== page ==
At Lighter Capital, our Investment Team encounters a lot of questions from startup founders about the features of our financing solutions, such as early payoff provisions, minimum return requirements, warrants, debt covenants, and even whether we require a personal guarantee.
In this article, we give you answers and explanations to frequently asked questions about stock warrants, which startup founders regularly encounter when fundraising, including:
Ready to arm yourself with knowledge that will help you make the best financing decisions to keep growing a healthy business? Let's dive in.
What is a warrant?
Used in both debt and equity financing, a warrant is an agreement in which a startup capital provider has a right to buy company stock in the future at a price established when the warrant is issued or in the next funding round.
Many venture debt lenders require stock warrants and expect roughly half of their total returns will come from warrants (and the other half from interest payments). If your startup does well, the warrant can be worth a lot of money to the lender.
A warrant works similar to an incentive stock option for employees. Stock warrants have the potential to make the holder a large profit very quickly if the price of the company’s stock is much higher than the price at which the warrant holder is permitted to buy it.
With interest rates for venture debt historically around 10 to 15%, venture debt lenders offset those relatively low interest rates for riskier borrowers — often early-stage tech startups — by adding warrant coverage.
Warrant coverage on venture debt deals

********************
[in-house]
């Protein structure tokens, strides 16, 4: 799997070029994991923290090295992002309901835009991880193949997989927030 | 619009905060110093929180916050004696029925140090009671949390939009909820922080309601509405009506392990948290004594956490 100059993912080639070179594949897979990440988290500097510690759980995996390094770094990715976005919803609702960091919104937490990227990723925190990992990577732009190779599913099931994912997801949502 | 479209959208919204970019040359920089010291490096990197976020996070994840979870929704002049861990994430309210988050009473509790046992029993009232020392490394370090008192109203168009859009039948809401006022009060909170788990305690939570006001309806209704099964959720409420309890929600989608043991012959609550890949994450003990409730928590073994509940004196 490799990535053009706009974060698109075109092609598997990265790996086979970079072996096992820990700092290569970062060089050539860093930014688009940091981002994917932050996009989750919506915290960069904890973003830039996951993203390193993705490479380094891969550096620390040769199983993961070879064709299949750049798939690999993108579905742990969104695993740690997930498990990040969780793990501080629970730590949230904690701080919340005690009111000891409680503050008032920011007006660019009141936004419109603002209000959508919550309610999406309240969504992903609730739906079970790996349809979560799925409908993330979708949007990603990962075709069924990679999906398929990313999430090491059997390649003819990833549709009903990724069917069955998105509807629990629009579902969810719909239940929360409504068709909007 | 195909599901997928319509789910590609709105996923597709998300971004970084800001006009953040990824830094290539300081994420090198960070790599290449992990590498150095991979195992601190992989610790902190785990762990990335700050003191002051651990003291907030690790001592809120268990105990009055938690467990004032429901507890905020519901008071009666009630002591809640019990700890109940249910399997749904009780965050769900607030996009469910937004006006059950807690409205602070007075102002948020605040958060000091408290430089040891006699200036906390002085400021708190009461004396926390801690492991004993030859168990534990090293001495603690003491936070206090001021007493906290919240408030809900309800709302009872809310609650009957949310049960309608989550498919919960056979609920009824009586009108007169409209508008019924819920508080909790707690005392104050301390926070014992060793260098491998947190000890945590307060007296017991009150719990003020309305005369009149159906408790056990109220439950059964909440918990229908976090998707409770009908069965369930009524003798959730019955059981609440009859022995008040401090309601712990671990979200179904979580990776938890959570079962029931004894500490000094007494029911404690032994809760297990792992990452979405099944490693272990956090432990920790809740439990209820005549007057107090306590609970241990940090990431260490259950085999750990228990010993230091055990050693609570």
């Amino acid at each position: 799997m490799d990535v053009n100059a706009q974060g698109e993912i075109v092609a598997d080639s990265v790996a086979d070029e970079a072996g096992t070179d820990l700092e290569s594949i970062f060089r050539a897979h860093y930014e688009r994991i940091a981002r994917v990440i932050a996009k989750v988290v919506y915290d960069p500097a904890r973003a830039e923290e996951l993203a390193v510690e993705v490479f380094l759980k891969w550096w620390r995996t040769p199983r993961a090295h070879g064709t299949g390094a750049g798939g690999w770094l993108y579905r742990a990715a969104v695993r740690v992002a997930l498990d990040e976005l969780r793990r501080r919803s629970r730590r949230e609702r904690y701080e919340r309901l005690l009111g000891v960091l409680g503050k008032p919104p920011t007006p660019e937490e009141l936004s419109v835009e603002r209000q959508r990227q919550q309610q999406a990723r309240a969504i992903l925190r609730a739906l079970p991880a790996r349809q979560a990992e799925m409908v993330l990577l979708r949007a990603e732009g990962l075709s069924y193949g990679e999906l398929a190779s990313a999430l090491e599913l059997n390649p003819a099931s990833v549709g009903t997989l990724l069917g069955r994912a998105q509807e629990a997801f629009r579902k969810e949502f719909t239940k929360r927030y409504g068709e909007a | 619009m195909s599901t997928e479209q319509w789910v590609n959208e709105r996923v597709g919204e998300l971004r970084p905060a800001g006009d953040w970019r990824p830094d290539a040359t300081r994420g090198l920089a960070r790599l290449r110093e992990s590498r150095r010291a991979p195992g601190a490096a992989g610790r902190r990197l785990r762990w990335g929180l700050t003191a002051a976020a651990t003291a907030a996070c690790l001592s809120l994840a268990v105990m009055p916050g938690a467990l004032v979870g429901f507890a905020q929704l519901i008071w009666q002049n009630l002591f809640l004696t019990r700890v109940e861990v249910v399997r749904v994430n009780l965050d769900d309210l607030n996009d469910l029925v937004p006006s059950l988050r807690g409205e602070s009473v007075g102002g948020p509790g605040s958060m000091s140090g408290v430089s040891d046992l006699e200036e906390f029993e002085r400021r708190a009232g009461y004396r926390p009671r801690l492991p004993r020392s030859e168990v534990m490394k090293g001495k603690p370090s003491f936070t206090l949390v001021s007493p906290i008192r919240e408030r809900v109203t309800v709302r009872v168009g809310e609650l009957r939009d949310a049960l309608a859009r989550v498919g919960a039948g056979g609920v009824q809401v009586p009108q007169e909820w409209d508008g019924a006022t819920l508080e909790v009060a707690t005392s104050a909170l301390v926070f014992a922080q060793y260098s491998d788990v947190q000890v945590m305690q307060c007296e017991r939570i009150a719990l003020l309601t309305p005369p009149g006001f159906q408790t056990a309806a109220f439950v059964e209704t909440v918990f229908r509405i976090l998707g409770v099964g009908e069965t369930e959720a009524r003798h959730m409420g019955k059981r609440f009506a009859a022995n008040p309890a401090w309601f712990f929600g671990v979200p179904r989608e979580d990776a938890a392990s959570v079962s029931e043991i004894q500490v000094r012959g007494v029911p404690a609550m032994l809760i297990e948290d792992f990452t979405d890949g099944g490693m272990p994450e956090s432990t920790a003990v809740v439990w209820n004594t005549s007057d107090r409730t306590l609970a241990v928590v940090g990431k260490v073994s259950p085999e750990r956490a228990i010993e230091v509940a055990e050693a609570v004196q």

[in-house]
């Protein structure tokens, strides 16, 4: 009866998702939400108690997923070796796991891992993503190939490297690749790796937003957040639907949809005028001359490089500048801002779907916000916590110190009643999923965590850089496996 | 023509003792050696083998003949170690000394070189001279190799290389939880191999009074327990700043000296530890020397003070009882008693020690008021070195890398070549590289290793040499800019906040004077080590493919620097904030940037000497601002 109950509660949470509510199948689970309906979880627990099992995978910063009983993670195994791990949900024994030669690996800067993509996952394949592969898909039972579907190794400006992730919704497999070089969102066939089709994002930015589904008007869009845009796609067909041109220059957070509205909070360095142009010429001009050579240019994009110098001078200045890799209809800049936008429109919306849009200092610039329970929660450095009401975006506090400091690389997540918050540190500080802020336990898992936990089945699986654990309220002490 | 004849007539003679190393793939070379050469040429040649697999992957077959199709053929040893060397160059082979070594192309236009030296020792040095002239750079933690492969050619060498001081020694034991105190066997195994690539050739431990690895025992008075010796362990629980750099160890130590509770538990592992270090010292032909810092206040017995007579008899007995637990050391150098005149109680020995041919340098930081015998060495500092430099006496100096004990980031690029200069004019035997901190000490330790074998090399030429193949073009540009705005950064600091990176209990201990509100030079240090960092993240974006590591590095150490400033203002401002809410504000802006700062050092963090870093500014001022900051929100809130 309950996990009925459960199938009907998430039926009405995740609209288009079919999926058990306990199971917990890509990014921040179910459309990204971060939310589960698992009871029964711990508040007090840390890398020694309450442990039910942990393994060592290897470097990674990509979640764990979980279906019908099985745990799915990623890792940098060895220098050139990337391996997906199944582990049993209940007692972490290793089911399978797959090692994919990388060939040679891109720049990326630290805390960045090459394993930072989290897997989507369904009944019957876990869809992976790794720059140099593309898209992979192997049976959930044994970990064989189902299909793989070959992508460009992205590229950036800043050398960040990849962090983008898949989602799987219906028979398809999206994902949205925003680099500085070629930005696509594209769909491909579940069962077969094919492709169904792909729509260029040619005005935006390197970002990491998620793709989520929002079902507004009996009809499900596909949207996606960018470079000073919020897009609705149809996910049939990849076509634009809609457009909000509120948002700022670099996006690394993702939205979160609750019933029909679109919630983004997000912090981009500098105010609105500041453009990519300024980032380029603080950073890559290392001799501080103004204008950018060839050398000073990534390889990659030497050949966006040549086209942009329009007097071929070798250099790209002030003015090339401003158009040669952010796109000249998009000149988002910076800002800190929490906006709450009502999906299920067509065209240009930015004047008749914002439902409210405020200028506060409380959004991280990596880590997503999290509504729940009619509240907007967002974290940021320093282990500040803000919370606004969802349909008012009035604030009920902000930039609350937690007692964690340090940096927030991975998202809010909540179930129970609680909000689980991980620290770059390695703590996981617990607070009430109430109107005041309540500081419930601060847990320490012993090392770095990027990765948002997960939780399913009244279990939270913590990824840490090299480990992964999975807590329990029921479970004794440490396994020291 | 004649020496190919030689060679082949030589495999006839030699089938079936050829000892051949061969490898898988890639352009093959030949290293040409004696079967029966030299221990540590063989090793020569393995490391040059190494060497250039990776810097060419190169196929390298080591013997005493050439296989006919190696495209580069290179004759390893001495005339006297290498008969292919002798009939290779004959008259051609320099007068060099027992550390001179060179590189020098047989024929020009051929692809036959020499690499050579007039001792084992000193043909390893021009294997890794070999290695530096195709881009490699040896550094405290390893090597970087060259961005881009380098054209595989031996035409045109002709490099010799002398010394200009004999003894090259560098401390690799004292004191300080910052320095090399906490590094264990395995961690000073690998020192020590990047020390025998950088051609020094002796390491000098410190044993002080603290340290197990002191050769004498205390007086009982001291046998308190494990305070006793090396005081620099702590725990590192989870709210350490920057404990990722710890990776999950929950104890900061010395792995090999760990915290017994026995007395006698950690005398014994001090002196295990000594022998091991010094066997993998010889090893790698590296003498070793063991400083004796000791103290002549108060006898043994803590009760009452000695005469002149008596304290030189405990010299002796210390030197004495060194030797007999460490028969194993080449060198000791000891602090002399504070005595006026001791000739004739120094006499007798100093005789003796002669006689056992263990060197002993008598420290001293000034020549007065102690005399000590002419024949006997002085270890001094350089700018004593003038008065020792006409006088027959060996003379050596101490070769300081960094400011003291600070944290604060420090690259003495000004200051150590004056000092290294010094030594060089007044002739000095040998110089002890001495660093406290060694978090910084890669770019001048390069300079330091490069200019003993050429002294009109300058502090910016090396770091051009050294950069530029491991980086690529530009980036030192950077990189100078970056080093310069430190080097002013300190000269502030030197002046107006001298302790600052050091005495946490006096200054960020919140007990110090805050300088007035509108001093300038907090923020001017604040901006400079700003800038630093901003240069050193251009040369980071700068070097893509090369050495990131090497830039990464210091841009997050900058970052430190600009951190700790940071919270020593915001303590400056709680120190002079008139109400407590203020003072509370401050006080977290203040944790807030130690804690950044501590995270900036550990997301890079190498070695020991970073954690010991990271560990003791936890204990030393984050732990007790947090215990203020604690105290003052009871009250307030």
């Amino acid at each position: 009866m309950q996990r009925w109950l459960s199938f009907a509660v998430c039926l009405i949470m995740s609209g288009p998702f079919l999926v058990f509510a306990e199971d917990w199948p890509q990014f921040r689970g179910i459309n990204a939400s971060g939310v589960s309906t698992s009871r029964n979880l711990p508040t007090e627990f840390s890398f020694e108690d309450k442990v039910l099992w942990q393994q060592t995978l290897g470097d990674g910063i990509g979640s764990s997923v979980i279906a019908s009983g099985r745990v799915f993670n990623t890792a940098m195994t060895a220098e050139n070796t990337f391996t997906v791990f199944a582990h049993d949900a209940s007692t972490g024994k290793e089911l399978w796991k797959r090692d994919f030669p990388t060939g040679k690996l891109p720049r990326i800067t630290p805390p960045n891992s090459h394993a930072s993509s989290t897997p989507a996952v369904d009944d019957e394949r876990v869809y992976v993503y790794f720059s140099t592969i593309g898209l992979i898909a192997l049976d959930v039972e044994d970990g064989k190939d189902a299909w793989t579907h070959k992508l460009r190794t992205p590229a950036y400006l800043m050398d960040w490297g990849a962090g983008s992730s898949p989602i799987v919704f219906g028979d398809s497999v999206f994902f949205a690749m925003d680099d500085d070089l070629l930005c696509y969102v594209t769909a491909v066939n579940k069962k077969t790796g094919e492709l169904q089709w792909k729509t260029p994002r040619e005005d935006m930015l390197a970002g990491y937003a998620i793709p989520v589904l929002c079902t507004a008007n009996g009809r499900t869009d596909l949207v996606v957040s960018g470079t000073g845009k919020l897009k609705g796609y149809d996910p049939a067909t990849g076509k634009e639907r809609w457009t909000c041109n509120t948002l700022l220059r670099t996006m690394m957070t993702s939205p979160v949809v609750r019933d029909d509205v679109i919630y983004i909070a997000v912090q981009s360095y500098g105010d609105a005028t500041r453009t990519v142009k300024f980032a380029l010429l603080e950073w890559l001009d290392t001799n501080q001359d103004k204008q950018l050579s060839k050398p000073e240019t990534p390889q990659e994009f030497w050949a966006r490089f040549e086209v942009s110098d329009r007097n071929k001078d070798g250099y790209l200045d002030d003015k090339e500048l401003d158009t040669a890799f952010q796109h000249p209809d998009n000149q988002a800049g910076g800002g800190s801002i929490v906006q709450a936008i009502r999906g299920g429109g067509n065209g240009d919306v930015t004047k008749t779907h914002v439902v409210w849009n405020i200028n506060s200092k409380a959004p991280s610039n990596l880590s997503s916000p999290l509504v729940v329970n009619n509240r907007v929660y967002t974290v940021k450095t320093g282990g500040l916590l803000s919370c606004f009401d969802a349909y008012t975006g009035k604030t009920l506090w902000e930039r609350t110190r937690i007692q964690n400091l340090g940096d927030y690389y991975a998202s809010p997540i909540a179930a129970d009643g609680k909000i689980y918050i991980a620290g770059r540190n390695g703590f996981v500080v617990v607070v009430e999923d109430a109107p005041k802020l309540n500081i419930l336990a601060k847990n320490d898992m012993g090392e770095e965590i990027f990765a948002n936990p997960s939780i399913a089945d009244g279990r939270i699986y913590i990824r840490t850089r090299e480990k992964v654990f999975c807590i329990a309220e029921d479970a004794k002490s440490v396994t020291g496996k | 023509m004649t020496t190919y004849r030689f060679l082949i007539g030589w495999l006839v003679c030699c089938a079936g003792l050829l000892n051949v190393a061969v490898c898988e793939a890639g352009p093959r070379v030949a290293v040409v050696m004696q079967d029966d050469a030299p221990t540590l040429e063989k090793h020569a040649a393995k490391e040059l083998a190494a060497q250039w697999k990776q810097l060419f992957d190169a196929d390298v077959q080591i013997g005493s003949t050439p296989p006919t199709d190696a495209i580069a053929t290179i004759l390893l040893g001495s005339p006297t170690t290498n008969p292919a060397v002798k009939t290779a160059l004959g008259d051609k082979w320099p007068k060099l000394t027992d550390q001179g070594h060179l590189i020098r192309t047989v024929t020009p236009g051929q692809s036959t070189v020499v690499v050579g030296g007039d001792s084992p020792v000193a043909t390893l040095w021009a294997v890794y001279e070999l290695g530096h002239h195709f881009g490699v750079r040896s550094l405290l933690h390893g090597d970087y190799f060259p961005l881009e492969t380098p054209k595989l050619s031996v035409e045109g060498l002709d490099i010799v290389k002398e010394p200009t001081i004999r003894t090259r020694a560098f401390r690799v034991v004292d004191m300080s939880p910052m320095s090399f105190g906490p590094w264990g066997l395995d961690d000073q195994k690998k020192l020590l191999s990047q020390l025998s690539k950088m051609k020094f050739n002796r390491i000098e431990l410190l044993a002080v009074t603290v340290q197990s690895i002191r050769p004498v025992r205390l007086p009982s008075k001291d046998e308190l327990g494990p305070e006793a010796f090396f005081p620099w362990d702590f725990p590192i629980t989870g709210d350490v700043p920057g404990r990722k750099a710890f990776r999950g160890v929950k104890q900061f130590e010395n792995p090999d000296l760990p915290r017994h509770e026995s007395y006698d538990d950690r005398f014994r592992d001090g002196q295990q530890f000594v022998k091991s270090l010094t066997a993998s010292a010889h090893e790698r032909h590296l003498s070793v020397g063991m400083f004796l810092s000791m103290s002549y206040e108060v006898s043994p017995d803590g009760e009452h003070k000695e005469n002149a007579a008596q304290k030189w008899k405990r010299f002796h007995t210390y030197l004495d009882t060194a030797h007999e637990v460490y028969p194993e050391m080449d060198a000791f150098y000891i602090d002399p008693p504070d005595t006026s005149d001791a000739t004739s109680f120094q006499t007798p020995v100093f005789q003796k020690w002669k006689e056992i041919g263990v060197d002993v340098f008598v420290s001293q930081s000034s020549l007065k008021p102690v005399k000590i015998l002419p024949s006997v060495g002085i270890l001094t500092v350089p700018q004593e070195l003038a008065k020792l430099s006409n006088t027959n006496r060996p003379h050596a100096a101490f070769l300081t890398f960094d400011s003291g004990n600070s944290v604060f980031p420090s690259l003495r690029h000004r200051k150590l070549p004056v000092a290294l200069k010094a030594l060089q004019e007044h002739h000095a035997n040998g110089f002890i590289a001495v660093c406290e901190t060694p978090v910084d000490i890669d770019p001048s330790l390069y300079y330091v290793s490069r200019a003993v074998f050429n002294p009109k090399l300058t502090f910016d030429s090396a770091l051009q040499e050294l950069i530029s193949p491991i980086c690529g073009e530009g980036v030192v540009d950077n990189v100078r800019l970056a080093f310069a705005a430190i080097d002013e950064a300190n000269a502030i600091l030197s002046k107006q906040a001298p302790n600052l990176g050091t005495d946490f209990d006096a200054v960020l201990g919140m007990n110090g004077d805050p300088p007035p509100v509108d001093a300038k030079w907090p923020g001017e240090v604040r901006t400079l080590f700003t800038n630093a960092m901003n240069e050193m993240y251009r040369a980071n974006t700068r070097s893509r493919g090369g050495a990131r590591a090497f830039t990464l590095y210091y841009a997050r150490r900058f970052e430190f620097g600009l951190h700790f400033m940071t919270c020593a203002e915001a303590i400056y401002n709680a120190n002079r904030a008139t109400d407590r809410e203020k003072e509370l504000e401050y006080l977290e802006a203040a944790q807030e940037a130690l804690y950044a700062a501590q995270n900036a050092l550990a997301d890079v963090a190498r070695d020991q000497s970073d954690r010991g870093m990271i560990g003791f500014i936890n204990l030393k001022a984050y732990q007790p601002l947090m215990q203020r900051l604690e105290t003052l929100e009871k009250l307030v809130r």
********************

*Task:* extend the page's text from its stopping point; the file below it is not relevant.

In venture debt deals, warrant coverage refers to the contractual agreement between a startup and the investor, which details the amount of shares the investor can purchase — expressed as some percentage of the amount of capital they invested — and the predetermined price at which they can purchase the shares by some date in the future.
Warrant coverage on average can range from 10 to 20% in venture debt deals. The predetermined price, also called the strike or exercise price, is only valid for a limited time period, which can range anywhere from 1 to 15 years.
The strike price is typically set by the company's fair market value (FMV) the day the warrant is issued. This is determined one of three ways:
Using the the startup's valuation at its most recent equity funding round
Agreement on a negotiated valuation (usually when there has been no recent company valuation)
Price at a discount to a future equity raise; for example, X% below the equity value at the upcoming round
All of this is might be expressed with a phrase like 10% warrant coverage. That means the lender receives $X in warrants, in which X is 10% of the loan principle.
Are debt warrants good for startups?
In a word, no. Warrants are risky for founders, which can greatly increase the true cost of capital sourced from venture debt deals. Here are the three main problems with startup warrants:
Warrants dilute founder equity, so do the math on how much any warrant will cost you, assuming you meet your financial projections.